We watch movies and video games that glorify the ultimate police chase. Everyone is on the edge of their seats hoping the protagonists ditches the police, dodges the busy streets and comes out victorious! It’s simple, in Hollywood movies, video games, simulations, etc. you can always walk away. In real life, police chases often end in violent crashes that kill, paralyze, or disfigure those who flee and innocent victims nearby. You can’t turn off the TV, pause the game, or walk away. This is real life.That is why it is essential to remind young adults or teenagers getting ready to drive about the importance of taking being pulled over by police seriously. Bandura’s Social Learning Theory argues that people learn and develop ideas from observations, modeling, and imitation. This said, younger generations are surrounded by new film technology that includes awesome CGI, graphics, animations and anything else that can transform an unfortunate chase scene into something “hard-core” and “EPIC.” This can be misleading especially to young adults starting to drive. These films are telling the story that police chases are cool and even more so if you get away and outrun the cops!
“Fast and the Furious,” “Need for Speed,” and “Dukes of Hazard” are only a few of the 1,000-plus films that contribute to glorifying police chases. Seeing these films over and over can have the effect of making someone feel invincible on the road. Especially after seeing a leading character hit a police car, roll their vehicle multiple times, land in a lake and walk away without a scratch. This isn’t realistic, and it is imperative we are reminded of that.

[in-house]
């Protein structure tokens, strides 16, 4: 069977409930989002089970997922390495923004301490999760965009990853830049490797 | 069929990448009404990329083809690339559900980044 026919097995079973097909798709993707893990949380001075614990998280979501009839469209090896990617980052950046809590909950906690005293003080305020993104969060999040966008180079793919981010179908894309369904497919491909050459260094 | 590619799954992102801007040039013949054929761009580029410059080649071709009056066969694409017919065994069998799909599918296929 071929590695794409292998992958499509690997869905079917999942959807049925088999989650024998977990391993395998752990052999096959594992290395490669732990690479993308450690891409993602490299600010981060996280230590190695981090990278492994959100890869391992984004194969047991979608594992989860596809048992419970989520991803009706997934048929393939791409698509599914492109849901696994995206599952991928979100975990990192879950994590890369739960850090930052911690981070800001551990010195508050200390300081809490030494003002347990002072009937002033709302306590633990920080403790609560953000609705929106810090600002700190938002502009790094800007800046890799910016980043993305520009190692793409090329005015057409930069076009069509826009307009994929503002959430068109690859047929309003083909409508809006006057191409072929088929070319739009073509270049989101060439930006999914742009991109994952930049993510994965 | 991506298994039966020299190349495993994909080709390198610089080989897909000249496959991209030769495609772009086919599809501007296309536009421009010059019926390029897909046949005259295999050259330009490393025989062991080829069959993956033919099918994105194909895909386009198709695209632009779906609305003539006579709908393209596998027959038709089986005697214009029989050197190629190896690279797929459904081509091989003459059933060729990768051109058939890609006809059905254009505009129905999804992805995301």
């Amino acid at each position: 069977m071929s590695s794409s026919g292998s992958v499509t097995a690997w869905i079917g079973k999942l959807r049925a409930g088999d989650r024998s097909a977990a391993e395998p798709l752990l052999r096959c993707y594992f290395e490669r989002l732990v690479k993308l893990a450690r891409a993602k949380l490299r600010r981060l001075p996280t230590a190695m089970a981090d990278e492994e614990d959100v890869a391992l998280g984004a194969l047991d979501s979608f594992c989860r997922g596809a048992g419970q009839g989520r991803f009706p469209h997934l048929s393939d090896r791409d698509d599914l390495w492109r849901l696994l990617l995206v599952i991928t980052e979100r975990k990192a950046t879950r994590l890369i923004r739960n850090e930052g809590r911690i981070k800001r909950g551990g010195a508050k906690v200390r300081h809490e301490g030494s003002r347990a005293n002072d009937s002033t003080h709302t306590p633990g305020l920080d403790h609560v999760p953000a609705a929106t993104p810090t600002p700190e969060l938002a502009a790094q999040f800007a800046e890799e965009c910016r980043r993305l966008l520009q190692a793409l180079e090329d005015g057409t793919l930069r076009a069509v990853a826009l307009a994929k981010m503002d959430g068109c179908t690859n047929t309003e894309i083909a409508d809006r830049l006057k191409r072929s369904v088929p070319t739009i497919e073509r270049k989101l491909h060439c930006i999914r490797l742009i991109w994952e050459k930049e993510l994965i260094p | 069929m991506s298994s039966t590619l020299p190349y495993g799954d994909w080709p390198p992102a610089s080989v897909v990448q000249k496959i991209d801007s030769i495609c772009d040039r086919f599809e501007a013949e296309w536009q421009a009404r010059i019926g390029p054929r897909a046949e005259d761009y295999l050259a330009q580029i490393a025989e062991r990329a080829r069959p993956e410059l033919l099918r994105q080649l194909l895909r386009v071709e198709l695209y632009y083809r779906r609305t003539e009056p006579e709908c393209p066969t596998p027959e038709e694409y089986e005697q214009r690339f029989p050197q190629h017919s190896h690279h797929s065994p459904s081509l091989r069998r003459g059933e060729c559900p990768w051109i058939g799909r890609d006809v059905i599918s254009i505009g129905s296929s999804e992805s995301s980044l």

Too often the person killed isn’t the person fleeing, but an innocent victim that is usually a brother, sister or a best friend.
If you are not familiar with the term PIT, it stands for Precision Immobilization Technique. The first large law enforcement agency to teach PIT as a technique to halt fleeing vehicles was the Fairfax County (Virginia) Police Department, which modified the program for police use.
The video below shows a PERFECT example of the PIT being used to end a police chase. PursuitSAFETY wants to reduce the number of deaths and injuries by eliminating police pursuits and response call crashes. We are here to work with police officers in identifying when they should stop pursuing a car to avoid deaths of innocent bystanders and police officers themselves. In the case of performing a PIT, however, we encourage the use of this maneuver only if it is done correctly.
Throughout the video, we watch as the fleeing driver enters the wrong side of the road, goes through green lights, and dodges cars. The driver does everything possible to increase the risk of involving an innocent victim. During this pursuit, the police make the right choice to stop the chase by performing the PIT and decreases all possible risks of casualties. Once the vehicle was stopped everything slowed down; no police officers rushed to the driver, but they delegated each response.
We must remember the hazards of pursuits and the multiple lives that are endangered during the chase. Sometimes the PIT is not always the answer or cannot be performed in the safest manner. We encourage officers to continue to think outside the box and use any alternative routes to avoid accidents, especially on crowded roads.